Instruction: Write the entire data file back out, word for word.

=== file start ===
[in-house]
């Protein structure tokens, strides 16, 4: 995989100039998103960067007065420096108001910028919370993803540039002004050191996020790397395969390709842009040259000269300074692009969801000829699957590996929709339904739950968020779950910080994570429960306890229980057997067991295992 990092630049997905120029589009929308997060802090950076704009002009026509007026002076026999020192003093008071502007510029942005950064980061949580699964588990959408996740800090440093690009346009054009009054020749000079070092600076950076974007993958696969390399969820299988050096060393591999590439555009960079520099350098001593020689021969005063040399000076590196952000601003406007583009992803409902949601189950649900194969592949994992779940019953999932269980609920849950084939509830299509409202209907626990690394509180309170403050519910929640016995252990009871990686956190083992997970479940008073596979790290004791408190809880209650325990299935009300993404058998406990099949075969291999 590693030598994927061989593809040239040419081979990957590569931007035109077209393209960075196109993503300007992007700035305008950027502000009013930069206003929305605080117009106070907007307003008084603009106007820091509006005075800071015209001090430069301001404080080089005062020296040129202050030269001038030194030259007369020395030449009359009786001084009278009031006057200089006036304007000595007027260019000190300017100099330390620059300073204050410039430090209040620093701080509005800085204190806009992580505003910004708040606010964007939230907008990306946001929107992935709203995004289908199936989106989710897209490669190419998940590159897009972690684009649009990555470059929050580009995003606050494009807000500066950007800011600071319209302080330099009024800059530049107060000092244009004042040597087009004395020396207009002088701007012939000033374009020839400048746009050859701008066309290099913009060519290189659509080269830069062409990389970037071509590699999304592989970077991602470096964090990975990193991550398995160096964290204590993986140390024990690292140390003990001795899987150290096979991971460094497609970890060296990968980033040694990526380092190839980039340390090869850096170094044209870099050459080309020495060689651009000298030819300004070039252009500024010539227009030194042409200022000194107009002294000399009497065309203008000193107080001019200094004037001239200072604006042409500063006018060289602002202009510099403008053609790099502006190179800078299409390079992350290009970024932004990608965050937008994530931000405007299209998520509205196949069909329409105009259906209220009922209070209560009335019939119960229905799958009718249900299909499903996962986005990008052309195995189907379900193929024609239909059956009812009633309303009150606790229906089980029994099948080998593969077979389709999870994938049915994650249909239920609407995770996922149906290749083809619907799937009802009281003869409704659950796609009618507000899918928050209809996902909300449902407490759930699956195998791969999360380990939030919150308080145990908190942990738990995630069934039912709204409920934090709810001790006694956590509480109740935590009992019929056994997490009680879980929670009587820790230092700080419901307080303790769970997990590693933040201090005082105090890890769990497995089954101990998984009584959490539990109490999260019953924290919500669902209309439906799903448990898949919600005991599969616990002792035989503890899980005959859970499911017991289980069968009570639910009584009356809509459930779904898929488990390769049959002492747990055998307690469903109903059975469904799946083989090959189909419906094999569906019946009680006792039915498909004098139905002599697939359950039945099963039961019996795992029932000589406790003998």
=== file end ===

[in-house]
């Protein structure tokens, strides 16, 4: 995989100039998103960067007065420096108001910028919370993803540039002004050191996020790397395969390709842009040259000269300074692009969801000829699957590996929709339904739950968020779950910080994570429960306890229980057997067991295992 990092630049997905120029589009929308997060802090950076704009002009026509007026002076026999020192003093008071502007510029942005950064980061949580699964588990959408996740800090440093690009346009054009009054020749000079070092600076950076974007993958696969390399969820299988050096060393591999590439555009960079520099350098001593020689021969005063040399000076590196952000601003406007583009992803409902949601189950649900194969592949994992779940019953999932269980609920849950084939509830299509409202209907626990690394509180309170403050519910929640016995252990009871990686956190083992997970479940008073596979790290004791408190809880209650325990299935009300993404058998406990099949075969291999 590693030598994927061989593809040239040419081979990957590569931007035109077209393209960075196109993503300007992007700035305008950027502000009013930069206003929305605080117009106070907007307003008084603009106007820091509006005075800071015209001090430069301001404080080089005062020296040129202050030269001038030194030259007369020395030449009359009786001084009278009031006057200089006036304007000595007027260019000190300017100099330390620059300073204050410039430090209040620093701080509005800085204190806009992580505003910004708040606010964007939230907008990306946001929107992935709203995004289908199936989106989710897209490669190419998940590159897009972690684009649009990555470059929050580009995003606050494009807000500066950007800011600071319209302080330099009024800059530049107060000092244009004042040597087009004395020396207009002088701007012939000033374009020839400048746009050859701008066309290099913009060519290189659509080269830069062409990389970037071509590699999304592989970077991602470096964090990975990193991550398995160096964290204590993986140390024990690292140390003990001795899987150290096979991971460094497609970890060296990968980033040694990526380092190839980039340390090869850096170094044209870099050459080309020495060689651009000298030819300004070039252009500024010539227009030194042409200022000194107009002294000399009497065309203008000193107080001019200094004037001239200072604006042409500063006018060289602002202009510099403008053609790099502006190179800078299409390079992350290009970024932004990608965050937008994530931000405007299209998520509205196949069909329409105009259906209220009922209070209560009335019939119960229905799958009718249900299909499903996962986005990008052309195995189907379900193929024609239909059956009812009633309303009150606790229906089980029994099948080998593969077979389709999870994938049915994650249909239920609407995770996922149906290749083809619907799937009802009281003869409704659950796609009618507000899918928050209809996902909300449902407490759930699956195998791969999360380990939030919150308080145990908190942990738990995630069934039912709204409920934090709810001790006694956590509480109740935590009992019929056994997490009680879980929670009587820790230092700080419901307080303790769970997990590693933040201090005082105090890890769990497995089954101990998984009584959490539990109490999260019953924290919500669902209309439906799903448990898949919600005991599969616990002792035989503890899980005959859970499911017991289980069968009570639910009584009356809509459930779904898929488990390769049959002492747990055998307690469903109903059975469904799946083989090959189909419906094999569906019946009680006792039915498909004098139905002599697939359950039945099963039961019996795992029932000589406790003998």